Spatial Storytelling in Urban Studies and History
Spatial storytelling enables multifaceted inquires in digital humanities and urban research, where complex and multilayered information is processed and presented with the help of spatial and visual technologies. Consequently, new topics such as embodied perception, user experience and interaction, and digital reconstruction are adopted and repurposed in this emerging field. In this talk, I will introduce three projects each taking a different approach to spatial storytelling and offer a comparative evaluation of their methodologies. The first project, Istanbul Urban Database, is an interactive mapping platform composed of digitized historical urban archives of Istanbul allowing users to explore spatio-temporal layers of Istanbul. The second project, I am Istanbul, is web-based storytelling platform in which users observe the flow of daily life in Istanbul throughout the 20th century via the lives of fictional characters. The final project, September 1955, is a virtual-reality documentary re-enacting the Istanbul Pogrom of 1955.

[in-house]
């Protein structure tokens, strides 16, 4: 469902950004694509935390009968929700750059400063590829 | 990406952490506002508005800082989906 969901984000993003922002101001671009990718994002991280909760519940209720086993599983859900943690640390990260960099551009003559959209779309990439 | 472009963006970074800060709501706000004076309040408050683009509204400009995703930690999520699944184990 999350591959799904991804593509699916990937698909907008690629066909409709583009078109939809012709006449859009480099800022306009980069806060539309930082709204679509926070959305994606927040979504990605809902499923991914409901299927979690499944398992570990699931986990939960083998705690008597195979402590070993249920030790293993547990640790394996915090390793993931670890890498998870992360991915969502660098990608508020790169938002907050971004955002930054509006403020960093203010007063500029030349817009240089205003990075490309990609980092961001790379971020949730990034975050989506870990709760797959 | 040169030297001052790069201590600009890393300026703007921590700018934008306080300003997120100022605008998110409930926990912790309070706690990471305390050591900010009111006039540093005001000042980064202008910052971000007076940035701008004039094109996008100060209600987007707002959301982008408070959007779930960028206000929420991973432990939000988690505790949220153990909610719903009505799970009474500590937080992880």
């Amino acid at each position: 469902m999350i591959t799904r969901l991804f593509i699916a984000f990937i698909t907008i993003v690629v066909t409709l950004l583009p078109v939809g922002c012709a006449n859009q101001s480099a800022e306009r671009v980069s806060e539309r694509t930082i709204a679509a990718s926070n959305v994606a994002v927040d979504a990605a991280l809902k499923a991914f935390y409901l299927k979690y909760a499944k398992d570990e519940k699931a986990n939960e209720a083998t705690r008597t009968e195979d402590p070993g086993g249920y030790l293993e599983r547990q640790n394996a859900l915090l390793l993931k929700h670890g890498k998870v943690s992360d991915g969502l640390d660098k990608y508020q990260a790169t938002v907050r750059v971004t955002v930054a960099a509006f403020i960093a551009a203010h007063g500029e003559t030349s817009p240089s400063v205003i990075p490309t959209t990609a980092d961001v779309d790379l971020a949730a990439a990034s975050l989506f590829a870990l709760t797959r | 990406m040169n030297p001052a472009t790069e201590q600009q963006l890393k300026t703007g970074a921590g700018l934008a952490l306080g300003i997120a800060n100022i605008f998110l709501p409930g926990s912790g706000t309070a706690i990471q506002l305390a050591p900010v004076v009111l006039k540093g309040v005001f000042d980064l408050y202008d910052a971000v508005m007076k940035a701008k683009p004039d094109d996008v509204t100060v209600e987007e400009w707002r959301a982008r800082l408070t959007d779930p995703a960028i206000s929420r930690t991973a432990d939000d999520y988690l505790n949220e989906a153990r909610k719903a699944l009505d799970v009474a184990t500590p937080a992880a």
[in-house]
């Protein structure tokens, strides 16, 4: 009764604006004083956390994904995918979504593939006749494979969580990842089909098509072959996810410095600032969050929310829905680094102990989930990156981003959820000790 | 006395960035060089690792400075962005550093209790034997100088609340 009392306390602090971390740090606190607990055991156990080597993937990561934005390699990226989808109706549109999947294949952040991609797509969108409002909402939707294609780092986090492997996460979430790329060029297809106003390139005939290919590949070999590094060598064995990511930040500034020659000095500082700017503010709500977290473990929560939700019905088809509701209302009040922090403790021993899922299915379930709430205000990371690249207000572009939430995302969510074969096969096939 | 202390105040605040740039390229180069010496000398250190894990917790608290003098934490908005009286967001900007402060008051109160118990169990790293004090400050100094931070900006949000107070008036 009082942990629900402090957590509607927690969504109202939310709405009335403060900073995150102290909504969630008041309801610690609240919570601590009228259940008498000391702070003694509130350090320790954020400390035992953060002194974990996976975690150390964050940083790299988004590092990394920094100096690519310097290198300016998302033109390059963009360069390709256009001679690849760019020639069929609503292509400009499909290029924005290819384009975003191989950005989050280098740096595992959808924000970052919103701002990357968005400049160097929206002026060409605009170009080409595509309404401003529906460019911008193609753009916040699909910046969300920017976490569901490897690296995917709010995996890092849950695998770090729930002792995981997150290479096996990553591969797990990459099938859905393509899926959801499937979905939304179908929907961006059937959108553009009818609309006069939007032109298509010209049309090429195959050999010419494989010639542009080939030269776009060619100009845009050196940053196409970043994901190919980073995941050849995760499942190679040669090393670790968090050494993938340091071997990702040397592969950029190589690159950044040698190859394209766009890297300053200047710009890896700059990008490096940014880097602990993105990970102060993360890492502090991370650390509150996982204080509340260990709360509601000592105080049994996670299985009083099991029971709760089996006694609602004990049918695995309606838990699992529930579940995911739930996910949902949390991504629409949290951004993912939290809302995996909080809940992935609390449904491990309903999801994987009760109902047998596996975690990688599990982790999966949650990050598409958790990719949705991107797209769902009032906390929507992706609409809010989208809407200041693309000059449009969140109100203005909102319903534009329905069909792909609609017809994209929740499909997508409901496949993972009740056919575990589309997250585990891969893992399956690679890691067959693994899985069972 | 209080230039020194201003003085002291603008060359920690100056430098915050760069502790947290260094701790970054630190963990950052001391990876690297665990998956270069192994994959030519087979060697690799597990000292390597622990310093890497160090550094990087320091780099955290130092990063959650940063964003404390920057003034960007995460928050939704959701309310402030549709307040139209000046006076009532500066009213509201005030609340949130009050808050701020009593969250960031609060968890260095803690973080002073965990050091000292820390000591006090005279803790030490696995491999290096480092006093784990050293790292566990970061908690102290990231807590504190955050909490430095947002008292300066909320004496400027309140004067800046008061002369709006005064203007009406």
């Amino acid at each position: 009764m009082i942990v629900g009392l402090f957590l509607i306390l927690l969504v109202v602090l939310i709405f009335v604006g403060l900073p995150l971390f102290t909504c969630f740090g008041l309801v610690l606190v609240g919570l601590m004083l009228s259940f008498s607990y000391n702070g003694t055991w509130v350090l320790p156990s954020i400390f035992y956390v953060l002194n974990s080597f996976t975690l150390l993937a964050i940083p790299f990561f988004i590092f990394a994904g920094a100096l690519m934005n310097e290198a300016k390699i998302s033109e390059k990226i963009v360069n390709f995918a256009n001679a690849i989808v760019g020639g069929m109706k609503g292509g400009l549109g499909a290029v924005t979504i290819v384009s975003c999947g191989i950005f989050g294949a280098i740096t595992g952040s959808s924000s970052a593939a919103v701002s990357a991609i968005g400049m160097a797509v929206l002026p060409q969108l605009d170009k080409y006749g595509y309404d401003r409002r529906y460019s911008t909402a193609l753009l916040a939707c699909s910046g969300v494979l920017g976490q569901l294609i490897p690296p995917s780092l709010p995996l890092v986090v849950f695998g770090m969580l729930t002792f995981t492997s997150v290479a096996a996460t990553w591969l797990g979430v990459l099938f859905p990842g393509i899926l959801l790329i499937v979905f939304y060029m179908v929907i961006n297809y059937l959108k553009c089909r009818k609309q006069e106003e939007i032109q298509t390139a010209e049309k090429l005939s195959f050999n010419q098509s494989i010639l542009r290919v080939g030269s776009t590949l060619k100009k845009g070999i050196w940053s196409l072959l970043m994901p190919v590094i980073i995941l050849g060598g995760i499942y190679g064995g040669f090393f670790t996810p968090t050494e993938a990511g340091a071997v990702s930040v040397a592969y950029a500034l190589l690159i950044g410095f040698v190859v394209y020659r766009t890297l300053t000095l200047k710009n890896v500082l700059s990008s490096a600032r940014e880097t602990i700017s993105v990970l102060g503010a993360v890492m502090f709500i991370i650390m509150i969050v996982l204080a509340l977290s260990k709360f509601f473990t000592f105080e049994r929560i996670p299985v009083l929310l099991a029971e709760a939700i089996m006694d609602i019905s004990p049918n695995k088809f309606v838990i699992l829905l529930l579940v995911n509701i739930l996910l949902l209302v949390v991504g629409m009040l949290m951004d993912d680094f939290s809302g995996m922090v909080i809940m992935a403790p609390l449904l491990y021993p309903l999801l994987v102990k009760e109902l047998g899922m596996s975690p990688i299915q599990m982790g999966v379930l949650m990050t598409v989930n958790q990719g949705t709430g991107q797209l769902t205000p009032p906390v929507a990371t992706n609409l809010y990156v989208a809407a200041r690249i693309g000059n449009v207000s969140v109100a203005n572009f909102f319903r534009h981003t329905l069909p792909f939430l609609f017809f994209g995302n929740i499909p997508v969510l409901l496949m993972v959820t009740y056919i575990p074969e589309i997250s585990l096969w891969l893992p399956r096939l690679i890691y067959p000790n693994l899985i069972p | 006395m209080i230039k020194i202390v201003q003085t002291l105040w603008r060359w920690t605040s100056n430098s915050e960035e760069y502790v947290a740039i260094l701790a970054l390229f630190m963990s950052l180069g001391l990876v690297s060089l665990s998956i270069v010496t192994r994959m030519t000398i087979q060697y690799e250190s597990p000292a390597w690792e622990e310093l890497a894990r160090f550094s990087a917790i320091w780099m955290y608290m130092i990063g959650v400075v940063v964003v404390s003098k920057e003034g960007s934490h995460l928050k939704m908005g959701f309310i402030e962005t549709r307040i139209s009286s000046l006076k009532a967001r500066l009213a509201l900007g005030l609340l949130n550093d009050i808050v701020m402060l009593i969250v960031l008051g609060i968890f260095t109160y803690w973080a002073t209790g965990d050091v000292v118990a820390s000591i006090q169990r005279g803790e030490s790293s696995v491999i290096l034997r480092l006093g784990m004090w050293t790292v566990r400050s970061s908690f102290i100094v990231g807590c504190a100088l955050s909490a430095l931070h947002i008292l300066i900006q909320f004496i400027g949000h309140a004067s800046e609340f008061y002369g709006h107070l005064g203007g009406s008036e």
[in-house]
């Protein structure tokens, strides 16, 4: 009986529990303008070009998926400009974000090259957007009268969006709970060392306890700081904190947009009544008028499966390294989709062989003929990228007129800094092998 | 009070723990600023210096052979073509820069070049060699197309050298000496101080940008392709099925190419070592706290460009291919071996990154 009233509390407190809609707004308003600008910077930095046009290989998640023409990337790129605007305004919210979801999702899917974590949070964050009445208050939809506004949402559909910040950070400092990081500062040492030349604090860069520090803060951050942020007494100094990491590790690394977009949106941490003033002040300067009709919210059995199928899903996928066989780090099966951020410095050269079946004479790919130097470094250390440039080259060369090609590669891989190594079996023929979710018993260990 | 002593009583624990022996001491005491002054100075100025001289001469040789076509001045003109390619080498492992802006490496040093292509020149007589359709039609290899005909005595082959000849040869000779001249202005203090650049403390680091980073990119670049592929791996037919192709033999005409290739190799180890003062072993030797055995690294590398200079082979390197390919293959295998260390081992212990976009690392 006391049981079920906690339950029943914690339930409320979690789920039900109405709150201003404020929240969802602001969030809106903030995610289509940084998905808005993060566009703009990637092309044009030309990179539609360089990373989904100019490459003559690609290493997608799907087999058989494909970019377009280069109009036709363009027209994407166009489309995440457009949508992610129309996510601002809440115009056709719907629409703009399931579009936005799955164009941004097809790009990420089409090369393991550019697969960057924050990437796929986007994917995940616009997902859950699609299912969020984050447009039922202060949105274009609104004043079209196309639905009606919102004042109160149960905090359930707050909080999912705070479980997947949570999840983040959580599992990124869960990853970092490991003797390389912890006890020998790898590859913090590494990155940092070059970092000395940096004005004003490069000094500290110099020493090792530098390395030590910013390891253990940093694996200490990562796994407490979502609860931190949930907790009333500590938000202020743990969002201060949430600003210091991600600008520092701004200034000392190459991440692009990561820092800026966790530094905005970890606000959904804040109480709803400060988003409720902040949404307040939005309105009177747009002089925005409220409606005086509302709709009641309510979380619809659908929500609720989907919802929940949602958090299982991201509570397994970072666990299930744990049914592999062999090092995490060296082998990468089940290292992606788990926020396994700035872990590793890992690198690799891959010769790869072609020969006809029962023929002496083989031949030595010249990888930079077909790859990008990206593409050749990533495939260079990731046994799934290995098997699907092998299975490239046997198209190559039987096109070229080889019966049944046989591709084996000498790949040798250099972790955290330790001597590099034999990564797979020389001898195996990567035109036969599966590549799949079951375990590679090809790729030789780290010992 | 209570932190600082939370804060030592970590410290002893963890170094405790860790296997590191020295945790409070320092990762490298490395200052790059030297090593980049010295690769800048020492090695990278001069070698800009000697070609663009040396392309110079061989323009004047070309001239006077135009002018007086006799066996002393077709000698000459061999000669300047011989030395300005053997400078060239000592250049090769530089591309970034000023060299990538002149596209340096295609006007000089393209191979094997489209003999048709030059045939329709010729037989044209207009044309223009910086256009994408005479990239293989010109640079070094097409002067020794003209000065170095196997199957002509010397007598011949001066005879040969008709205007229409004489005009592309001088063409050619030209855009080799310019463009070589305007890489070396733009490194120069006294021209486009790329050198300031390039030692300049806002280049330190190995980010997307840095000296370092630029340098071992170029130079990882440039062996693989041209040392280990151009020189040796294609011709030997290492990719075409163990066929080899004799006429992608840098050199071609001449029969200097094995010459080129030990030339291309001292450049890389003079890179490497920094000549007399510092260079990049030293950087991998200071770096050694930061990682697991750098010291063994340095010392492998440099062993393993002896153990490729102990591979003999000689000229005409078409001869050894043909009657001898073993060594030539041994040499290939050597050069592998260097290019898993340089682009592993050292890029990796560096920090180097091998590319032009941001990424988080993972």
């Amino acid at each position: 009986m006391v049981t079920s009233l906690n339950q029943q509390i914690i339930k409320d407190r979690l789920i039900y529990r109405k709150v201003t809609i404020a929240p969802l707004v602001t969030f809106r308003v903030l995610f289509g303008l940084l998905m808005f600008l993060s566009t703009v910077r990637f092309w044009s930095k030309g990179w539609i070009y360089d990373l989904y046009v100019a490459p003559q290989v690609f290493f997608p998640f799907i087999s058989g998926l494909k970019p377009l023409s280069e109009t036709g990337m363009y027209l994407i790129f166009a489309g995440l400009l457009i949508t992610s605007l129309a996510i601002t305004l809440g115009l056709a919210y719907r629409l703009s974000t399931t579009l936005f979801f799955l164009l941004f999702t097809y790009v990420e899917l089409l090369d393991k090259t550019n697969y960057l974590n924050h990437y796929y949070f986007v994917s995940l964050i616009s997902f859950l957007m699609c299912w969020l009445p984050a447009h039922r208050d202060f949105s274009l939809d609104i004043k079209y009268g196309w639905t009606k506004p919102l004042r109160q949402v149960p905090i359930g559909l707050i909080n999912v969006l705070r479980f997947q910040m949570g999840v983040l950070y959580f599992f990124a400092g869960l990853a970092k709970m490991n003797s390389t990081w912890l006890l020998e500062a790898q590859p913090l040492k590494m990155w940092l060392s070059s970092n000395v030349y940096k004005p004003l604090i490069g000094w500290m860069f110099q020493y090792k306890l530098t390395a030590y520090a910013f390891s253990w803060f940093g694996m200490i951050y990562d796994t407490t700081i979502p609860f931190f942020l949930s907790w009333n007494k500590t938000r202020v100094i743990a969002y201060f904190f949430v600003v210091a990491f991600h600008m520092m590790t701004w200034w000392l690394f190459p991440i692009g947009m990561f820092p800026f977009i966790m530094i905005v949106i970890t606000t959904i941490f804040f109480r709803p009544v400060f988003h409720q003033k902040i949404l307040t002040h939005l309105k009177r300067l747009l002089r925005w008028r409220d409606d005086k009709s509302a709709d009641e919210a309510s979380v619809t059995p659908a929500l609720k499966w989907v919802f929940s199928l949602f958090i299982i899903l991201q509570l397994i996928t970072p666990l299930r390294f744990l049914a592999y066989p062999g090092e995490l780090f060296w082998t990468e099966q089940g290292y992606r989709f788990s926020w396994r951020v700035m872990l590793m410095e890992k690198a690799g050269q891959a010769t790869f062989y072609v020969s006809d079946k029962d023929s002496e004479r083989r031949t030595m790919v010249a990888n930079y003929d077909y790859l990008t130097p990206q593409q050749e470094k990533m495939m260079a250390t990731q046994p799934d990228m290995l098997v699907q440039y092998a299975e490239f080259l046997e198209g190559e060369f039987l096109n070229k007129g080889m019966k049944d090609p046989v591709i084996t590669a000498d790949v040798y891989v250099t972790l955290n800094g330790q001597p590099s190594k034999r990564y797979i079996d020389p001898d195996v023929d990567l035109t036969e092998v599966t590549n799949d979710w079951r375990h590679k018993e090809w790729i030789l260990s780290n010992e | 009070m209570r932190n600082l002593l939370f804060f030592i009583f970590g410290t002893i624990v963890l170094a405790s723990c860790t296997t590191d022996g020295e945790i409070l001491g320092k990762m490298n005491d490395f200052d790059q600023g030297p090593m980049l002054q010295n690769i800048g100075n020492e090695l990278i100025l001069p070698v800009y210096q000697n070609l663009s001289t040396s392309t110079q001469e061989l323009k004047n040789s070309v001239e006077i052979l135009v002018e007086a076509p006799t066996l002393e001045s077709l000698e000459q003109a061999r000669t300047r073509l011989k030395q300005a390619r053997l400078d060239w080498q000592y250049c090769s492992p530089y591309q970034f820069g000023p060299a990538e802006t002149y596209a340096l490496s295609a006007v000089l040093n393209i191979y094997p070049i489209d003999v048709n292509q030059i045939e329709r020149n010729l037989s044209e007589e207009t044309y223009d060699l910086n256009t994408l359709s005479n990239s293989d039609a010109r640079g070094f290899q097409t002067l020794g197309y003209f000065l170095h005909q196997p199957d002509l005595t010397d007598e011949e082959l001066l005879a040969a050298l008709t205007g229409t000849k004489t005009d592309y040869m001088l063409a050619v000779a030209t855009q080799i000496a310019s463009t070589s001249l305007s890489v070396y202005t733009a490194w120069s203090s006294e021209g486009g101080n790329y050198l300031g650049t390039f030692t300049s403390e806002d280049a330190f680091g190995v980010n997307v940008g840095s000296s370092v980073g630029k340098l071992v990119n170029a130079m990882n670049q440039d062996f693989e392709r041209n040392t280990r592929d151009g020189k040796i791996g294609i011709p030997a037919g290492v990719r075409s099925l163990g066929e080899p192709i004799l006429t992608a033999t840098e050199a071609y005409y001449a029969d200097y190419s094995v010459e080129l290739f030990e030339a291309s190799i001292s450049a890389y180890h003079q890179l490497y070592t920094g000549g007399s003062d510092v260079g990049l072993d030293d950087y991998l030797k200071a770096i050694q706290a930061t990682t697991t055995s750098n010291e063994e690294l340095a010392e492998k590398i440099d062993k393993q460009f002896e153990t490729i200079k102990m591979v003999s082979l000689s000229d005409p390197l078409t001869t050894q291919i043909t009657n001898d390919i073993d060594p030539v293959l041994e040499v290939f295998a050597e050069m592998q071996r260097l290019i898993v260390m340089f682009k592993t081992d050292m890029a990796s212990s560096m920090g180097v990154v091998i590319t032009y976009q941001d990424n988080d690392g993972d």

Visualizing Geo/Spatial Phenomena: A Spatial Cognition Perspective
In this talk, I will first outline some of the fundamental principles that cartographers have been using –for hundreds of years– for designing maps and map-like representations of geo/spatial phenomena. Then I will draw links between the cartographic principles and modern visualization practices, taking into account our understanding of perceptual and cognitive processes. Following this, I will detail some of our original observations based on controlled lab studies, often also with the help of eye movement analysis. Featured studies will contain insights on color perception, effects of shading and shadows, route learning with realistic and abstract displays; and individual/group differences based on factors such as expertise, spatial abilities and age.